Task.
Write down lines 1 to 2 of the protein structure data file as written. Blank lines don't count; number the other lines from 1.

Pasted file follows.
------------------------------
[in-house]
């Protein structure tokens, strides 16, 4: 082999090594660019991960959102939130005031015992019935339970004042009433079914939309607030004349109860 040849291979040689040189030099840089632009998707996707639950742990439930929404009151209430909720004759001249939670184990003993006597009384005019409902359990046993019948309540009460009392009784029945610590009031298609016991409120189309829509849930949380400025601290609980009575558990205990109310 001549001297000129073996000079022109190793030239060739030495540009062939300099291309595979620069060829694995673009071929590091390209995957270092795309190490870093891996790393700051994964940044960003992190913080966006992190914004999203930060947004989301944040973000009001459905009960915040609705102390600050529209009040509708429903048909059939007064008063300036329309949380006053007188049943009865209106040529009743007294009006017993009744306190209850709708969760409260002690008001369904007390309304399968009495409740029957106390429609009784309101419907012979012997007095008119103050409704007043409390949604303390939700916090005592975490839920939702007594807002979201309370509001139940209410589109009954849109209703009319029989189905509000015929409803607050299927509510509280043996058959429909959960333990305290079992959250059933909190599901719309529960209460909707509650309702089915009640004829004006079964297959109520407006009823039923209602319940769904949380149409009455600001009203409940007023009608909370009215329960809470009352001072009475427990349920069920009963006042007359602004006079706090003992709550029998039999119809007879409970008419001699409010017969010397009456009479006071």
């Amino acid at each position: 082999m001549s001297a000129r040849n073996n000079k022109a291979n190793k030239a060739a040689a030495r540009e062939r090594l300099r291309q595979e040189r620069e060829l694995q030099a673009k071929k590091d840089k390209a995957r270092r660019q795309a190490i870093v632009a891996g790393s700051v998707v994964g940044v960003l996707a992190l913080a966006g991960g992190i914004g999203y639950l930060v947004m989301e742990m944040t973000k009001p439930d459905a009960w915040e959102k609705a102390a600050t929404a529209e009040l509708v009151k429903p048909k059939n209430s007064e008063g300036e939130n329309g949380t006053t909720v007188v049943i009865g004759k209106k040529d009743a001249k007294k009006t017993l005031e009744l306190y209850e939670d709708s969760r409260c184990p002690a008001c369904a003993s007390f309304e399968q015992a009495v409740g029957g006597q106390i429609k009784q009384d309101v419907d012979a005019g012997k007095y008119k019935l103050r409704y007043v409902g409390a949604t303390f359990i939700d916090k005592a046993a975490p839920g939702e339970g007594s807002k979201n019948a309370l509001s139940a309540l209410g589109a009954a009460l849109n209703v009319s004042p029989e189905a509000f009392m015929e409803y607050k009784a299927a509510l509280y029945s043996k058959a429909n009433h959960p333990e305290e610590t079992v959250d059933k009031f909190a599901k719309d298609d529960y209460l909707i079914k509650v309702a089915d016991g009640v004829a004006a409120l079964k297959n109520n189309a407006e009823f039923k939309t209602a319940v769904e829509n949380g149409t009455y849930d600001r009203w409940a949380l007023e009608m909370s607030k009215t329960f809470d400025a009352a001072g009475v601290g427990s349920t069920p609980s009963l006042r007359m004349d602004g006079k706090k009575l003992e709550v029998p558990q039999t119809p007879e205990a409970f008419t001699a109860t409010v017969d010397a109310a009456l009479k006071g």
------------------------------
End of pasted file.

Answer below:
[in-house]
């Protein structure tokens, strides 16, 4: 082999090594660019991960959102939130005031015992019935339970004042009433079914939309607030004349109860 040849291979040689040189030099840089632009998707996707639950742990439930929404009151209430909720004759001249939670184990003993006597009384005019409902359990046993019948309540009460009392009784029945610590009031298609016991409120189309829509849930949380400025601290609980009575558990205990109310 001549001297000129073996000079022109190793030239060739030495540009062939300099291309595979620069060829694995673009071929590091390209995957270092795309190490870093891996790393700051994964940044960003992190913080966006992190914004999203930060947004989301944040973000009001459905009960915040609705102390600050529209009040509708429903048909059939007064008063300036329309949380006053007188049943009865209106040529009743007294009006017993009744306190209850709708969760409260002690008001369904007390309304399968009495409740029957106390429609009784309101419907012979012997007095008119103050409704007043409390949604303390939700916090005592975490839920939702007594807002979201309370509001139940209410589109009954849109209703009319029989189905509000015929409803607050299927509510509280043996058959429909959960333990305290079992959250059933909190599901719309529960209460909707509650309702089915009640004829004006079964297959109520407006009823039923209602319940769904949380149409009455600001009203409940007023009608909370009215329960809470009352001072009475427990349920069920009963006042007359602004006079706090003992709550029998039999119809007879409970008419001699409010017969010397009456009479006071």